GlaxoSmithKline has become the first company to obtain a European licence for a pre-pandemic vaccine, after the firm’s Prepandrix got the thumbs-up from regulators.

The European Commission has granted a marketing authorisation for the H5N1 adjuvanted pre-pandemic vaccine, Prepandrix, thus offering governments “the potential for protecting their population in advance or at the onset of an officially declared influenza pandemic”. The decision comes just over two months after the European Medicines Agency's Committee for Medicinal Products for Human Use has adopted a positive opinion recommending the jab be used against the H5N1 strain, commonly known as bird flu.

The EU license is based on data from a number of trials of Prepandrix using the Vietnam strain, which demonstrated at least a four-fold increase in serum neutralising antibodies in 77% to 85% of subjects against three distinct H5N1 strain variants. The vaccine has also shown cross-protection in preclinical studies, preventing mortality in 96% of cases following two doses of adjuvanted vaccine.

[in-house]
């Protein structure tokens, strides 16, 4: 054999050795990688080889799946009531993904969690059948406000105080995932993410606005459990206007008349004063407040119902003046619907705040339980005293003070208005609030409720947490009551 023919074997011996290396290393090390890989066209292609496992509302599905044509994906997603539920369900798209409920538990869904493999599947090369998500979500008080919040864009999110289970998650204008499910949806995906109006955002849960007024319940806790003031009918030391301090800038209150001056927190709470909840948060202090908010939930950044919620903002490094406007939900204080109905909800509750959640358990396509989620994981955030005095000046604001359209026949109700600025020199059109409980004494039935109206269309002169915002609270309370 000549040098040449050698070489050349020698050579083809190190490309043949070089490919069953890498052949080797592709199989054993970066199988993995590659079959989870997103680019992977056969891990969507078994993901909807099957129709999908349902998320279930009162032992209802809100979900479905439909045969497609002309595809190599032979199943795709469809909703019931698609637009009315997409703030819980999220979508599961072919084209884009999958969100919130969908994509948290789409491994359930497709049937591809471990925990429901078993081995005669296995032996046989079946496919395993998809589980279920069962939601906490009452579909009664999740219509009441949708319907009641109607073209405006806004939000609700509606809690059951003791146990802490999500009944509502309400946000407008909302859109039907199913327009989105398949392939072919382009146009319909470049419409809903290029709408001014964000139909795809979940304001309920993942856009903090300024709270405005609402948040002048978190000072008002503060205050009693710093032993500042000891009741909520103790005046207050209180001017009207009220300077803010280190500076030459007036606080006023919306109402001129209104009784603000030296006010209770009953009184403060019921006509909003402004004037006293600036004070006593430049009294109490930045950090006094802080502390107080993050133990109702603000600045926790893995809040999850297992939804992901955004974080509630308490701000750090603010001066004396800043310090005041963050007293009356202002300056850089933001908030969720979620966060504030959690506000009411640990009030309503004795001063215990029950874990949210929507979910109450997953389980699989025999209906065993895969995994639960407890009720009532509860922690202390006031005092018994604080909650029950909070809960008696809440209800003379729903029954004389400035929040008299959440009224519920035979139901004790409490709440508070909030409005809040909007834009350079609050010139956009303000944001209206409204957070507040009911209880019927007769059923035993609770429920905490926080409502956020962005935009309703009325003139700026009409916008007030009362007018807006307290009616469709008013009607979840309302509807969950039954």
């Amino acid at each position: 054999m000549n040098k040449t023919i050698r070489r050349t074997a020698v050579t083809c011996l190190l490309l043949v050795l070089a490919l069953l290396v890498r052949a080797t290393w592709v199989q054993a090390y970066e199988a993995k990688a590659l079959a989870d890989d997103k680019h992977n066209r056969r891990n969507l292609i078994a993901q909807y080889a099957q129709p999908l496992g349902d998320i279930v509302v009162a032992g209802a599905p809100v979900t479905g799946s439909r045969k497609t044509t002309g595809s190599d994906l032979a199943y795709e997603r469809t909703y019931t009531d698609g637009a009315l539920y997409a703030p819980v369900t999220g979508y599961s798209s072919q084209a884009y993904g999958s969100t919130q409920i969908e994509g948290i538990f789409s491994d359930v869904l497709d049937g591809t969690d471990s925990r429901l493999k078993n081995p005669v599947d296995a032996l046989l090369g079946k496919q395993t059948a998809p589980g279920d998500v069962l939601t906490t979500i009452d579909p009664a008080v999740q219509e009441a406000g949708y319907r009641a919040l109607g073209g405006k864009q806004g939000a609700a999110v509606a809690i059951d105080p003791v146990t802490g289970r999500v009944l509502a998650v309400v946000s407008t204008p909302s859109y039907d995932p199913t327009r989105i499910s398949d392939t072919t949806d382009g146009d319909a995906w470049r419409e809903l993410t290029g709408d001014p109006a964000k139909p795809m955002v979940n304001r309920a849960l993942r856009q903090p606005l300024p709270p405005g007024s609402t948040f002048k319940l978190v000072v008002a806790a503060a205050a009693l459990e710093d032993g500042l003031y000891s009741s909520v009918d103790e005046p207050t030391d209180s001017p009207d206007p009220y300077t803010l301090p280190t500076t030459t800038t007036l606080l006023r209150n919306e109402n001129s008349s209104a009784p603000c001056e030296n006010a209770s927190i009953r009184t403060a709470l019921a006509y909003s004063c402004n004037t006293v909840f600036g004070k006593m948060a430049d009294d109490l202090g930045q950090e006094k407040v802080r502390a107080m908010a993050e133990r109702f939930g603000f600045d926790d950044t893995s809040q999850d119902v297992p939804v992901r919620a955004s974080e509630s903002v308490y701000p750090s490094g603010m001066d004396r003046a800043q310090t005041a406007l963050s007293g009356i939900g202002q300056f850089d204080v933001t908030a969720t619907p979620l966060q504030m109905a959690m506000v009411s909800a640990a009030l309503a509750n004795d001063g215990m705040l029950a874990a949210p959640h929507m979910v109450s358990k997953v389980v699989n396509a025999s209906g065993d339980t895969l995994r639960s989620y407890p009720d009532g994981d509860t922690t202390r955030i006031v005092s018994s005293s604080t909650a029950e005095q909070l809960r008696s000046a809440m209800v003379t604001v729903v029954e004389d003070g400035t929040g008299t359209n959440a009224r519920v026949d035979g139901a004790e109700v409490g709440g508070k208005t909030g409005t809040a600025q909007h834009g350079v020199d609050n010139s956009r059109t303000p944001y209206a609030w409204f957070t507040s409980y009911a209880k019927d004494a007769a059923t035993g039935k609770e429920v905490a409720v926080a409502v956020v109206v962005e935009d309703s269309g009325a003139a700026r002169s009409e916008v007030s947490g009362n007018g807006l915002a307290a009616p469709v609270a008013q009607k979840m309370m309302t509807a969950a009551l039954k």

The approval means that GSK is getting a headstart on Sanofi-Aventis and Novartis who are also preparing pre-pandemic vaccines.

GSK said that it has signed contracts with the USA and a few European governments, notably Switzerland and Finland, who are stockpiling and the firm sold £146 million of its pre-pandemic vaccine and bulk antigen in 2007. It has also laid out plans to donate 50 million doses to the World Health Organisation.

The firm will now be hoping that other governments start taking a more proactive stance to stockpiling as pre-pandemic vaccination “is an important strategy for addressing the current threat of a pandemic posed by H5N1”, according to Jean Stephenne, president of GSK Biologicals. He added that the company “remains committed to actively work with governments on their pandemic preparedness plans to help protect against the potentially devastating impact of a pandemic.”

To date, the WHO has reported 382 human cases of H5N1 infection from 14 countries resulting in 241 deaths.